You'll develop the ability to prepare and interpret financial statements and construct cash forecasts. In addition, you'll develop an understanding of the demand and supply for accounting information; an appreciation of the role of financial analysis and analysts; and an awareness of the statistical characteristics of accounting numbers.

Find out more in the 2015/16 class outline of Accounting & Financial Analysis.

Plus either:

Option 1

Advanced Corporate Finance & Applications

The aim of this class is to discuss the different ways in which firms can raise funds, internally and externally, and the role of capital markets in determining the terms on which funding will be available. The costs and risks of difference sources of financing and the role of taxation will also be covered.

It will also provide you with a working knowledge of the leasing decision of a firm, of corporate financial planning, the management of working capital, the rationale for mergers and acquisitions, the implications of corporate governance, and issues related to corporate financial restructuring.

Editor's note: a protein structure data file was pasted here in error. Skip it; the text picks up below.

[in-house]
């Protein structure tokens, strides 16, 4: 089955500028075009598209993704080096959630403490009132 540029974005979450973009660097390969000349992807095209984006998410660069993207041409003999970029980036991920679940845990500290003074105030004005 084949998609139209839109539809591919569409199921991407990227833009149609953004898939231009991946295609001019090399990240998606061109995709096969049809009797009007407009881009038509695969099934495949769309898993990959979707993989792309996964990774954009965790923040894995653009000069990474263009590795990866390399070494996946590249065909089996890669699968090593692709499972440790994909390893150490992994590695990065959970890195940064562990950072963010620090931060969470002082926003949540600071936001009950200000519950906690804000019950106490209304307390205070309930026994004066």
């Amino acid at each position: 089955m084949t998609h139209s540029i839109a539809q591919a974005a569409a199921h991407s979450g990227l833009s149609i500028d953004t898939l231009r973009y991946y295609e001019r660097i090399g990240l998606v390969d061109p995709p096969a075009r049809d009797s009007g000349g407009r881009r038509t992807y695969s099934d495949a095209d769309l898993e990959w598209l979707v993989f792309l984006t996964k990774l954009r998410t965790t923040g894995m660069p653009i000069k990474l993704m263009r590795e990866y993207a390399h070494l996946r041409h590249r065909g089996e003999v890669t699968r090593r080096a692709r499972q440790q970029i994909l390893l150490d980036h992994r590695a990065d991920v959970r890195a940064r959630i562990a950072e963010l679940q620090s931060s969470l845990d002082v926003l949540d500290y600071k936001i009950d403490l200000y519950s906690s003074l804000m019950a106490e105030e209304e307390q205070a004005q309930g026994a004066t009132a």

The class will cover the capital structure of companies, and their ability to raise finance through initial and seasoned equity capital issues. It will also examine mergers and acquisitions as major investments undertaken by companies, the firm’s working capital policy, and their payout policy in the form of dividends and stock market buybacks. It will be conducted through a series of lectures and tutorials.

Find out more in the 2015/16 class outline for Advanced Corporate Finance & Applications.

Or

Derivatives & Treasury Management

The aim of this class are to provide a strong grounding in derivatives that may be used to manage the financial risks faced by individuals, financial institutions and business corporations. It places an emphasis on corporate treasury management and the role of derivatives in managing treasury risk.